Gerald M. Levine, Co-author
Authors control the rights to their works until they agree to exclusive licenses for all or some of them. At that point the rights are controlled by the grantee, typically the publisher for the term of copyright. A typical provision in publishing contracts provides that “[t]he Author agrees to grant and assign to the Publisher during the term of copyright and all continuations, extensions, and renewals thereof the exclusive right to publish” the work in stipulated languages and territories. The word “assign” in the phrase “grant and assign” is synonymous with “transfer of copyright ownership” (Act, §101). The exclusive license typically granted in a publishing agreement is such a transfer. However, the phrase “all continuations, extensions, and renewals thereof ” does not override an author’s or her heirs’ statutory rights provided in §§203 (grant of right or publication after January 1, 1978) and 304 (grant of right or publication prior to January 1, 1978). The statutory provisions that permit an author or her heirs to terminate an exclusive license and recapture the copyright may come as a suprise. Recapturing copyright requires some complicated calculations to be effective.
Authors beginning their writing careers are not likely to have any bargaining power in negotiating the disposition of their copyrights. The Copyright Act compensates for this inequality between author and publisher (or any other licensee) by granting authors (or their statutory heirs) the right to terminate exclusive licenses; in effect, to pressure publishers to relicense works that continue to have significant market value.
How does this statutory gift for terminating exclusive licenses and recapturing copyrights work? The statutory rules are complicated and the benefit conferred can be lost by failure to follow the rules. For both pre- and post-1978 copyrights and depending upon the grant and publication date of the work authors and their heirs should be alert to the notice requirements for exercising the termination right. 2013 is a magic year; 1978 plus 35 years. (It is either 35 or 40 years depending on the grant of rights and publication date. I’ll work only with 35 years here). Sections 203 and 304(c) do not apply to authors who produced their works as “works made for hire.”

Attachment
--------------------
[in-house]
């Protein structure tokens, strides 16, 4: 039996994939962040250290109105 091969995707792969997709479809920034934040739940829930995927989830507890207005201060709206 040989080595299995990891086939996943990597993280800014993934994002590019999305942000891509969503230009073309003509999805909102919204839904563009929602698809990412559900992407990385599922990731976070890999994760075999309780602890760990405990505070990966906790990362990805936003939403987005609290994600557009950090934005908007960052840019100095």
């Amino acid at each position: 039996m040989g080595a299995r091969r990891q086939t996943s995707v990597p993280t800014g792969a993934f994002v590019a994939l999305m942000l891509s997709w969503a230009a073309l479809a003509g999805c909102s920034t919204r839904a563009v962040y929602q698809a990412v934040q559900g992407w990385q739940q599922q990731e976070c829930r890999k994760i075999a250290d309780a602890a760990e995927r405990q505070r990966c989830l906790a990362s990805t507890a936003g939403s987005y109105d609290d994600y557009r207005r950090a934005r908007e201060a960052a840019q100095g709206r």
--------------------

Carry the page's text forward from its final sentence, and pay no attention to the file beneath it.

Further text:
Section 203 of the statute provides
In the case of any work … the exclusive or nonexclusive grant of a transfer or license of copyright or of any right under a copyright, executed by the author on or after January 1, 1978, otherwise than by will, is subject to termination under the following conditions:
(1) In the case of a grant executed by one author, termination of the grant may be effected by that author or, if the author is dead, by the person or persons who, under clause (2) of this subsection, own and are entitled to exercise a total of more than one-half of that author’s termination interest….
(2) Where an author is dead, his or her termination interest is owned, and may be exercised … as follows:
(A) The widow or widower owns the author’s entire termination interest unless there are any surviving children or grandchildren of the author, in which case the widow or widower owns one-half of the author’s interest….
The Act goes on to delineate the interests of the surviving children. The notice has to be signed by a majority of those entitled to receive the benefit under the Copyright Act.
This termination right provides authors or their statutory heirs the opportunity to capture some of the added value produced by the lengthened copyright term of life plus 70 years. The typical contract provision such as quoted above would have the author believe that having granted an exclusive license when she had no idea of the economic value of her work she (or her husband and children) are stuck with it for the full term of copyright. The quoted language in the grant of rights (“grant and assign”) does not constitute a waiver; the termination right is inalienable and overrides any contract provision to the contrary. The right cannot be taken away, although it can be exchanged for an improved financial arrangement negotiated at any time within the window for exercising the termination.
The termination provision is not appropriate for every author or every work. It is directed to authors whose works have such value that the publisher with exclusive rights will bargain with the author for a new contract for the remaining years of copyright.